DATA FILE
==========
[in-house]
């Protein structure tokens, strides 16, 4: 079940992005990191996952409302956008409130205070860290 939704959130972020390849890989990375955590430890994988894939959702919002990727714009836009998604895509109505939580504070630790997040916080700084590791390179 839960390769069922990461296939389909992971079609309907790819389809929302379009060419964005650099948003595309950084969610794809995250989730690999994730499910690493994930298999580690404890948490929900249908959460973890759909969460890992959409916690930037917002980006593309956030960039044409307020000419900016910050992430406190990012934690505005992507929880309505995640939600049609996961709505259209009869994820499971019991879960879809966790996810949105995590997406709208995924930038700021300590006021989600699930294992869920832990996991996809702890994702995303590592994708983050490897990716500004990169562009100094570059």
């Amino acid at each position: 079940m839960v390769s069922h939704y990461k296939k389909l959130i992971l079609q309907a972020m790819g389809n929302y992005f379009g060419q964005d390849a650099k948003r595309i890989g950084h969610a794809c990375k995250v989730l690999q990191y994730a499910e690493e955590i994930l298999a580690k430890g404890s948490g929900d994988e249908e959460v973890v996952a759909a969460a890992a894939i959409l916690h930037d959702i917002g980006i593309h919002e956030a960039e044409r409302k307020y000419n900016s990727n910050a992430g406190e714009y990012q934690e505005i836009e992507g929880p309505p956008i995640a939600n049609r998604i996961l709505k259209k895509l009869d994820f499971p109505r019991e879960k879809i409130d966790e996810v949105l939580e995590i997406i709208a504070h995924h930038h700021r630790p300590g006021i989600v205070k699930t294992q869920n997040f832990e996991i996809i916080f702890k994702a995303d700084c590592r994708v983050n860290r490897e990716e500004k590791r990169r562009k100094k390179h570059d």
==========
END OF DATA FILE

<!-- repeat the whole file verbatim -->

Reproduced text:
[in-house]
């Protein structure tokens, strides 16, 4: 079940992005990191996952409302956008409130205070860290 939704959130972020390849890989990375955590430890994988894939959702919002990727714009836009998604895509109505939580504070630790997040916080700084590791390179 839960390769069922990461296939389909992971079609309907790819389809929302379009060419964005650099948003595309950084969610794809995250989730690999994730499910690493994930298999580690404890948490929900249908959460973890759909969460890992959409916690930037917002980006593309956030960039044409307020000419900016910050992430406190990012934690505005992507929880309505995640939600049609996961709505259209009869994820499971019991879960879809966790996810949105995590997406709208995924930038700021300590006021989600699930294992869920832990996991996809702890994702995303590592994708983050490897990716500004990169562009100094570059």
């Amino acid at each position: 079940m839960v390769s069922h939704y990461k296939k389909l959130i992971l079609q309907a972020m790819g389809n929302y992005f379009g060419q964005d390849a650099k948003r595309i890989g950084h969610a794809c990375k995250v989730l690999q990191y994730a499910e690493e955590i994930l298999a580690k430890g404890s948490g929900d994988e249908e959460v973890v996952a759909a969460a890992a894939i959409l916690h930037d959702i917002g980006i593309h919002e956030a960039e044409r409302k307020y000419n900016s990727n910050a992430g406190e714009y990012q934690e505005i836009e992507g929880p309505p956008i995640a939600n049609r998604i996961l709505k259209k895509l009869d994820f499971p109505r019991e879960k879809i409130d966790e996810v949105l939580e995590i997406i709208a504070h995924h930038h700021r630790p300590g006021i989600v205070k699930t294992q869920n997040f832990e996991i996809i916080f702890k994702a995303d700084c590592r994708v983050n860290r490897e990716e500004k590791r990169r562009k100094k390179h570059d």